Intel Crashes: Apple To Start Using Own Mac Chips, Moving Away From Intel

Intel stock was already having a bad day, down over 5%, when it suddenly tumbled even lower, plunging as much as 8.8%, its biggest slide in over 2 years, following a Bloomberg report that Apple is planning to use its own chips in Mac computers beginning as early as 2020, and replacing processors from its existing partner, Intel.

According to Bloomberg, the initiative, code named Kalamata, is still in the early developmental stages, but comes as part of a larger strategy to make all of Apple’s devices - including Macs, iPhones, and iPads - work more similarly and seamlessly together, said the people, who asked not to be identified discussing private information. The project, which executives have approved, will likely result in a multi-step transition.

The shift would also allow Cupertino, California-based Apple to more quickly bring new features to all of its products and differentiate them from the competition. Using its own main chips would make Apple the only major PC maker to use its own processors. Dell Technologies Inc., HP Inc., Lenovo Group Ltd., and Asustek Computer Inc. use Intel chips.

By using its own chips, Apple would be able to more tightly integrate new hardware and software, potentially resulting in systems with better battery life -- similar to iPads, which use Apple chips.

Needless to say, the shift would be a crushing blow to Intel, "whose partnership helped revive Apple’s Mac success and linked the chipmaker to one of the leading brands in electronics." Apple provides Intel with about 5 percent of its annual revenue, according to Bloomberg supply chain analysis.

Meanwhile, as QTRResearch notes, it's not as though the loss of Apple can be made up with growth from other Windows-based PCs which, as the Gartner table below shows.

While Bloomberg hedges that Apple could still theoretically abandon or delay the switch, judging by the stock reaction that's not too likely.

Comments

Endgame Napoleon DownWithYogaPants Mon, 04/02/2018 - 15:01 Permalink

When everything works better together, maybe, Apple can get into the enterprise market, offering a product that lasts longer with more ease-of-use to streamline training in America’s churn-mobile job market of low-wage, temporary, high-turnover, part-time and 1099-gig jobs.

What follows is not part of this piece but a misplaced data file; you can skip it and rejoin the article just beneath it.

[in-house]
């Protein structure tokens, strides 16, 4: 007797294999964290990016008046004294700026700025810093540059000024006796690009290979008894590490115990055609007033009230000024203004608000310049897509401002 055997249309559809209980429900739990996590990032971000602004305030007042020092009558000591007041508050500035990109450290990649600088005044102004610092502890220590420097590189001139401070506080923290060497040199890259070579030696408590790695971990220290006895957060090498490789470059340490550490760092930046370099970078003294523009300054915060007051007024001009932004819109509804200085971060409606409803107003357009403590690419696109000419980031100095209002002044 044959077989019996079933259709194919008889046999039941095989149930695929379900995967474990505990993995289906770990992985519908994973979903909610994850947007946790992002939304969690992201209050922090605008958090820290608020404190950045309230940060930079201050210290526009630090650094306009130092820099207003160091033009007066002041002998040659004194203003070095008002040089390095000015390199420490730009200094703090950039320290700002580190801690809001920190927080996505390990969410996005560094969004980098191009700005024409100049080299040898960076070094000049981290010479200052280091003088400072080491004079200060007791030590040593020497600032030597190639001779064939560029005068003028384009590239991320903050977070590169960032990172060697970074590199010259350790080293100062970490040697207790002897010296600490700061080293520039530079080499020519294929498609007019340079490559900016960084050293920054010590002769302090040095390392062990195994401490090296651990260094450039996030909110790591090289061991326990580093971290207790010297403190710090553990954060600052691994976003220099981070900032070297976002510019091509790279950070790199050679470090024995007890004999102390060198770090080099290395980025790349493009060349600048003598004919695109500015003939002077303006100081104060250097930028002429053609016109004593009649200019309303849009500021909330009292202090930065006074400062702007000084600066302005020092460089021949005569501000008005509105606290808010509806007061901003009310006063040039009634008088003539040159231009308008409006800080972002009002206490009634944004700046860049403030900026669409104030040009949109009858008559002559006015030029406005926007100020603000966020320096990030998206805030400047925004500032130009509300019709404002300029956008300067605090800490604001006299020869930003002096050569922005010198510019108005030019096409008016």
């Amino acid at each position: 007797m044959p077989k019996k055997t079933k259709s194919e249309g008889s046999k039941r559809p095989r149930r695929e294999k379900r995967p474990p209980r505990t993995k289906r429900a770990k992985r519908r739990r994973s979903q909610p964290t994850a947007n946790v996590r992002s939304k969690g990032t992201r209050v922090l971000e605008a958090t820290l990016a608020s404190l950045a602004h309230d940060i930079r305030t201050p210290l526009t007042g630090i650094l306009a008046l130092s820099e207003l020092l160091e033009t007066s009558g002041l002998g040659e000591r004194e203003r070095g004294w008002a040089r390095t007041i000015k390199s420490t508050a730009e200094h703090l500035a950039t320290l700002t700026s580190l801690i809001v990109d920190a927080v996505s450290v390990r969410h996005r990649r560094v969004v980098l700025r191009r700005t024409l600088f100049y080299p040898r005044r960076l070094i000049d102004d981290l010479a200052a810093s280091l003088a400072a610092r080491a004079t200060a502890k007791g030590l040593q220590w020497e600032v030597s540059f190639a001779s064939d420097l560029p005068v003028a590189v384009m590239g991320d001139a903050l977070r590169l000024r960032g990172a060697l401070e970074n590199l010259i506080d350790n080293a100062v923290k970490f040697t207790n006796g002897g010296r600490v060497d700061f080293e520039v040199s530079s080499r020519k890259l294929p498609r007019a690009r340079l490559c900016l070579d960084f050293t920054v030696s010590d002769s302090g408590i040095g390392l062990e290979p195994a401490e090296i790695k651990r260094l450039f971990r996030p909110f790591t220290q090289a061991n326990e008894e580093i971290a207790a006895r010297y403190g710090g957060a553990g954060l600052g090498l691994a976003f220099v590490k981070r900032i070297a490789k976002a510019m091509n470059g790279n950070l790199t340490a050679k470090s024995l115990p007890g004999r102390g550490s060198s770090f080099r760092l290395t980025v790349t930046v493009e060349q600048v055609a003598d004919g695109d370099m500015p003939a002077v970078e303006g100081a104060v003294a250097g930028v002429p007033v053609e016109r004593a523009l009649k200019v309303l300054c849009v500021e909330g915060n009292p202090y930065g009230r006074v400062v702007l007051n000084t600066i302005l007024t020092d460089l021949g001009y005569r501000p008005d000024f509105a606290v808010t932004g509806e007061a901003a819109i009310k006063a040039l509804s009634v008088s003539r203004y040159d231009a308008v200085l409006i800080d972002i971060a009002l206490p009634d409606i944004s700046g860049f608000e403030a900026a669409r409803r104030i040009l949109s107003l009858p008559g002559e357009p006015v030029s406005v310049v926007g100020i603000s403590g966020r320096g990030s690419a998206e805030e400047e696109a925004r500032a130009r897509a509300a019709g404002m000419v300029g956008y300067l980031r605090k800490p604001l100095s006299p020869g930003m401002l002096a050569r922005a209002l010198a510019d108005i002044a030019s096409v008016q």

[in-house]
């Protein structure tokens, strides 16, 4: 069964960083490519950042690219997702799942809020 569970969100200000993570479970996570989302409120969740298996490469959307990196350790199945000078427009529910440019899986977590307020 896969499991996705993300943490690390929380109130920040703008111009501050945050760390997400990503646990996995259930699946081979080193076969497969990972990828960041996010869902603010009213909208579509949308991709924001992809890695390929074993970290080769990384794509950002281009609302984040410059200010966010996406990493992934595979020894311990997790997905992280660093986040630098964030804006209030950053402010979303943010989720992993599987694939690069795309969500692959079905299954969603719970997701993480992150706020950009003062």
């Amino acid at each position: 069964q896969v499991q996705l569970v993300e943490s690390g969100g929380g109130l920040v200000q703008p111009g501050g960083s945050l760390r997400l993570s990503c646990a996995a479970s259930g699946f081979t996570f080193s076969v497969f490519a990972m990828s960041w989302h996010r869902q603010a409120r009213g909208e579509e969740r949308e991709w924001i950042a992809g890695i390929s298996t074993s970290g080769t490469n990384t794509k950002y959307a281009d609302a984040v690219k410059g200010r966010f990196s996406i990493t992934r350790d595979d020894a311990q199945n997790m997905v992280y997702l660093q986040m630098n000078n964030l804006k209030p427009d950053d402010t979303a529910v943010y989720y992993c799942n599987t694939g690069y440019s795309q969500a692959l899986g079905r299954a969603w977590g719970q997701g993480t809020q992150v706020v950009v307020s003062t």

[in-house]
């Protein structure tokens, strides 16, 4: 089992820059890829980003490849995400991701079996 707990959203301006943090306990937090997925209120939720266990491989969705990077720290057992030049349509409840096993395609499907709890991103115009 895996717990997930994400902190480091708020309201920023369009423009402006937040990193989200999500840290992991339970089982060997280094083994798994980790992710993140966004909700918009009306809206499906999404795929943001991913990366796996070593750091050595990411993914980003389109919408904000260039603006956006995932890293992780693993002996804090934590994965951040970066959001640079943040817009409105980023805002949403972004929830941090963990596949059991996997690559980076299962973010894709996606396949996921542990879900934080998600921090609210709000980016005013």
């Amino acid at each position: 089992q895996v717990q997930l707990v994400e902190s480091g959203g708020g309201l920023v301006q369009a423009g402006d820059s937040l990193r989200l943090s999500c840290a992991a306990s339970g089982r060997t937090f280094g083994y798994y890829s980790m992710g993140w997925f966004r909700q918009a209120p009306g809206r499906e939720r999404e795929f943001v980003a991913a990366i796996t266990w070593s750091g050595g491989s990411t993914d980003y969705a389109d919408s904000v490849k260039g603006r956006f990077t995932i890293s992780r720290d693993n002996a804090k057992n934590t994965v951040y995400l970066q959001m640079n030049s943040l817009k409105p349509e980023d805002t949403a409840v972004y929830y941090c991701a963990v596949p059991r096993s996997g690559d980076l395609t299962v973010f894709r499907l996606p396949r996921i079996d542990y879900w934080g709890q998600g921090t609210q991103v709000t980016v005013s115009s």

I just wish Apple made more products in the USA, not just the MacBook Pro, but what are the chances that Intel manufactures anything here?

Oh, never mind, half of Intel’s workforce is made up of US employees, and they planned a $7 billion investment in an Arizona plant, scheduled to employ 3,000 Americans, although their plans might change, especially since a previously planned facility in Oregon went that way after a prior plunge in earnings.  

https://www.google.com/amp/s/www.wired.com/2017/02/intels-new-factory-i…

 

In reply to by DownWithYogaPants

AGuy Endgame Napoleon Mon, 04/02/2018 - 17:12 Permalink

"When everything works better together, maybe, Apple can get into the enterprise market,"

Ha! thats been a pipe dream since Apple introduced the APPLE 3 in 1982. Apple doesn't get the enterprise market. If any player replaces Microsoft, its going to be Linux. The issue with Linux is the lack of a enterprise level Desktop/GUI interface. As Microsoft continues to turn out crappy desktop OS, sooner or later Linux will have a better system. Its not that Linux is getting better, its just not getting worse, unlike Windows does every year. Pretty Soon Windows-OS will be like the Microsoft Bob released in the 1990's: utter Crap and unusable.

In reply to by Endgame Napoleon

flapdoodle DownWithYogaPants Mon, 04/02/2018 - 17:15 Permalink

I'm no fan of Intel given their being taken over by the Ziocons and the Talpiot plan of moving chip design to Haifa - but I must say this move by Apple smacks me as being the same mistake SUN Microsystems made - grant you the SPARC CPU architecture was very, very good, but SUN made the mistake of thinking their business was CPUs - it wasn't, and eventually they fell behind, and then they disappeared - they went to Intel but it wasn't enough.

Just wait for an economic downturn where snowflakes start turning in their iPhones for cheaper Xiaomi knockoffs... see if Apple can afford cutting edge CPU design then for something as niche as a macbook...

In reply to by DownWithYogaPants

44magnum snblitz Mon, 04/02/2018 - 16:38 Permalink

Fucking Apples business plan is to make their shit obsolete every couple of years so the dumb fucks who buy Ishitphone or Crapple MACs have to keep buying if they want to upgrade. Those new chips of course will not be backward compatible with the current MAC OS. So when the new chips launch there will of course be a new OS if you have an intel chip in your MAC and you want to upgrade the OS. Go buy a new MAC! Don't forget Apple has a monopoly on their Hardware and HOW do you get the dumb fucks to buy your hardware? Obsolete the old stuff. That was the ONLY reason for degrading their fucking Ishitphones so you go buy new fucking hardware. 

 

In reply to by snblitz

AGuy 44magnum Mon, 04/02/2018 - 17:16 Permalink

" So when the new chips launch there will of course be a new OS if you have an intel chip in your MAC and you want to upgrade the OS. Go buy a new MAC!"